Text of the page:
However, despite this, Musk sharing his own experiences publicly on American TV show Saturday Night Live will only help to tackle this stigma. Plus, with other high-profile stars sharing similar diagnosis – previously actors Sir Anthony Hopkins and Dan Ackroyd have talked about their diagnoses, as has climate change activist Greta Thunberg – more change will certainly take place when it comes to leadership neurodiversity.

 

Is the CEO about to be automated?

 

Is the CEO about to be automated?

With businesses looking to commit to an increase in automation roles – in fact according to Mckinsey 31% of businesses already have fully automated at least one function – it begs the question whether the role of the CEO could be automated too. This was something that Oxford University alluded to back in 2014, after a report on what the most likely jobs to be automated were, ranked the role of the CEO in 631st place.

31% of businesses already have fully automated at least one function

Separate data from McKinsey found that CEOs spend almost 20% of their time on work that could be automated, while the recent uproar when it comes to the eyewatering amounts CEOs are paid every year, makes the notion of automating a CEO seem even more appealing. There are of course many risks when it comes to tech, especially with automation – take Amazon’s AI recruitment tool which discriminated against women as an example. However, considering how fast technology is becoming cheaper and easier to implement, it certainly is a viable option.

Is exec pay out of control?

The pandemic has shone a very bright light on executive pay, with firms such as Co-Op and Foxtons all coming under fire for offering staff bonuses despite furloughing huge numbers of staff. Similarly, AstraZeneca has recently been caught in the firing line after Chief Executive Pascal Soriot’s maximum share bonus was raised.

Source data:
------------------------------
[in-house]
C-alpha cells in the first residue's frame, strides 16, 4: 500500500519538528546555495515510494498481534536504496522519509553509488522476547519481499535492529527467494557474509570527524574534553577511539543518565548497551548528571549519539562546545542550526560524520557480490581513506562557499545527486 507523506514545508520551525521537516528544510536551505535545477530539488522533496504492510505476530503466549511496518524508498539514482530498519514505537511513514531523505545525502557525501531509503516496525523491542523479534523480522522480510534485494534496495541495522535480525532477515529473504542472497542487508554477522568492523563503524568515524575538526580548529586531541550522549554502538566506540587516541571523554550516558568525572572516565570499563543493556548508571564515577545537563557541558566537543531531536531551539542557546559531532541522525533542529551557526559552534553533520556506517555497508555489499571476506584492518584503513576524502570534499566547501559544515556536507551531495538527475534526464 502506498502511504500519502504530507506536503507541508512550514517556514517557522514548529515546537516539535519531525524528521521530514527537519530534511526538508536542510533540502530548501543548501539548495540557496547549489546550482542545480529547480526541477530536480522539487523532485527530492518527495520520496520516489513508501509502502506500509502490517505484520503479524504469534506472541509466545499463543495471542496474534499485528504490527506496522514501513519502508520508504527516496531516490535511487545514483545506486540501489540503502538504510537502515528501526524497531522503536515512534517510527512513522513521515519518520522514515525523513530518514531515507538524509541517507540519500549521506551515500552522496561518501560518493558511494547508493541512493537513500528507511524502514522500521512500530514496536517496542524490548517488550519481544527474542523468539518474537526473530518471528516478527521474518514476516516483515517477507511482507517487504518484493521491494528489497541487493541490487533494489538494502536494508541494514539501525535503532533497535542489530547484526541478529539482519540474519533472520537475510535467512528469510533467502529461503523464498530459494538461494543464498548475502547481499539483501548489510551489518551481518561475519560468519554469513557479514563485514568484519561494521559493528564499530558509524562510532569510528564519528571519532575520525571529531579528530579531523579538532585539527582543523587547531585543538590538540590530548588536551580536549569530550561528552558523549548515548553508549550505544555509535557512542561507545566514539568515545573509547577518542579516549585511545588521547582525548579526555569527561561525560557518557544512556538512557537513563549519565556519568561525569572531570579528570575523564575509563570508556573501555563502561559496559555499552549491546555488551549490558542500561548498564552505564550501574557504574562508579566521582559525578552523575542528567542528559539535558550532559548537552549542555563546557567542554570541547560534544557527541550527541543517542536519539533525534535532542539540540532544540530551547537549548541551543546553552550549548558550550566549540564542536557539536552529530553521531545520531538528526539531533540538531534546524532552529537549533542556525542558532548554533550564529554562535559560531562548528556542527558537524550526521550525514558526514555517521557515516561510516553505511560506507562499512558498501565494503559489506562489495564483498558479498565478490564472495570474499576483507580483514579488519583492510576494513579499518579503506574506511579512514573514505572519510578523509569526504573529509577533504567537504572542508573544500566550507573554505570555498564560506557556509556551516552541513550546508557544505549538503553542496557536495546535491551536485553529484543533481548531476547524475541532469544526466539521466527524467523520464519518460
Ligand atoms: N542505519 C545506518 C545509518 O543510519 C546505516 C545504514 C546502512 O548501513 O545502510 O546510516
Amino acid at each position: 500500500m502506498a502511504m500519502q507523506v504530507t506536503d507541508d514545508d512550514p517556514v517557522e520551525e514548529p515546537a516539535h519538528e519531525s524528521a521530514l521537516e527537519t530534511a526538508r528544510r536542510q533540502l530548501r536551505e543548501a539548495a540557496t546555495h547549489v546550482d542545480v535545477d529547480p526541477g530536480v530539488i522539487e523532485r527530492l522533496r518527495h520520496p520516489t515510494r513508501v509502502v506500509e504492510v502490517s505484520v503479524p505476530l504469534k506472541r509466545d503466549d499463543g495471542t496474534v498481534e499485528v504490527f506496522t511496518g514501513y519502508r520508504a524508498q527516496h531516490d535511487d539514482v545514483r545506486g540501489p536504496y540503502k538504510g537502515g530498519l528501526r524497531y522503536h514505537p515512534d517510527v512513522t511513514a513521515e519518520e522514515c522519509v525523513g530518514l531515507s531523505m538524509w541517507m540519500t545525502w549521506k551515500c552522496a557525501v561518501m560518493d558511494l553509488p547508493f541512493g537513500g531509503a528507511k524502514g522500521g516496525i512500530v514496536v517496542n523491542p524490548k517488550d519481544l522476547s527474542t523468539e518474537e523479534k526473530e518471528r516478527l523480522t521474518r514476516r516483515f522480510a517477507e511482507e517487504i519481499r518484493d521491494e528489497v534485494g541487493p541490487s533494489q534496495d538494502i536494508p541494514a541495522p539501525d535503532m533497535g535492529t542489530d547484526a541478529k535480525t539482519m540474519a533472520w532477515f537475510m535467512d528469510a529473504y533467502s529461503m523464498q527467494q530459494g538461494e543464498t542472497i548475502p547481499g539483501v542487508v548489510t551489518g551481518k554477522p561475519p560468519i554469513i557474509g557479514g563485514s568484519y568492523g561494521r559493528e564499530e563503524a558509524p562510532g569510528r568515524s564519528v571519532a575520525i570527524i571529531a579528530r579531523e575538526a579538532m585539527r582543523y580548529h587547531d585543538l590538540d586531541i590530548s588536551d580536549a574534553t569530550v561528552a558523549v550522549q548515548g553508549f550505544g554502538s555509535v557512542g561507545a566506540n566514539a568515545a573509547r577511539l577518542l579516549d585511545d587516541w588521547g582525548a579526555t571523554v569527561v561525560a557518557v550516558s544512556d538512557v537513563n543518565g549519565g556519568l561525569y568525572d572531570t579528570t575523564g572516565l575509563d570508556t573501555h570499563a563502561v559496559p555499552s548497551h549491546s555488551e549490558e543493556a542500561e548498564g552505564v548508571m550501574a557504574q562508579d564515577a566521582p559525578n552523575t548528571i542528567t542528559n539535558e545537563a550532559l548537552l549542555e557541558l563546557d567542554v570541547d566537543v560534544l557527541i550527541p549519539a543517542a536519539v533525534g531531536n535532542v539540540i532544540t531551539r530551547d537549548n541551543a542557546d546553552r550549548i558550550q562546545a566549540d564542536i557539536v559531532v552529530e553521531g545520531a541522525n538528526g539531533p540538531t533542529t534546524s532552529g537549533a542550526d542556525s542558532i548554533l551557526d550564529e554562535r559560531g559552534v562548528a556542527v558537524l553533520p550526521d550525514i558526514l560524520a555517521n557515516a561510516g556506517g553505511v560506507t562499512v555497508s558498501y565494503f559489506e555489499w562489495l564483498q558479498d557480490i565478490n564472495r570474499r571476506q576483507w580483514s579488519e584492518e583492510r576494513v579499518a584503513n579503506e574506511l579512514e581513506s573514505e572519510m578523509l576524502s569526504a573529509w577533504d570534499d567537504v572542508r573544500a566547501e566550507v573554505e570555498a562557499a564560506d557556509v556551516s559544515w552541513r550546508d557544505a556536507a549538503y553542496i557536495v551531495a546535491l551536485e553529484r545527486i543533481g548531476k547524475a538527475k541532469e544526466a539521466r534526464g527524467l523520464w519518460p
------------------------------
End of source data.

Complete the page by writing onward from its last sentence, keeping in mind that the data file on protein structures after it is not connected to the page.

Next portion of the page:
This pride is now tarnished by proposals to escalate executive pay

The decision was met with public outcry, while three key investor advisory groups – Pirc, Glass Lewis and ISS – have called on shareholders to vote against the decision. “As long-term responsible investors in AstraZeneca we applaud unreservedly the company’s leadership during the pandemic. This pride is now tarnished however by proposals to once again escalate executive pay to heights rarely seen in the UK,” said Neville White, Head of Responsible Investment Policy and Research at EdenTree Investment Management, which holds AstraZeneca. This decision certainly indicates that executive pay is increasing more and more, but does this indicate it’s out of control?

Is exec pay out of control?

 

The pandemic has shone a very bright light on executive pay, with firms such as Co-Op and Foxtons all coming under fire for offering staff bonuses despite furloughing huge numbers of staff. Similarly, AstraZeneca has recently been caught in the firing line after Chief Executive Pascal Soriot’s maximum share bonus was raised.

This pride is now tarnished by proposals to escalate executive pay

The decision was met with public outcry, while three key investor advisory groups – Pirc, Glass Lewis and ISS – have called on shareholders to vote against the decision. “As long-term responsible investors in AstraZeneca we applaud unreservedly the company’s leadership during the pandemic. This pride is now tarnished however by proposals to once again escalate executive pay to heights rarely seen in the UK,” Neville White, Head of Responsible Investment Policy and Research at EdenTree Investment Management, which holds AstraZeneca said. This decision certainly indicates that executive pay is increasing more and more, but does this indicate it’s out of control?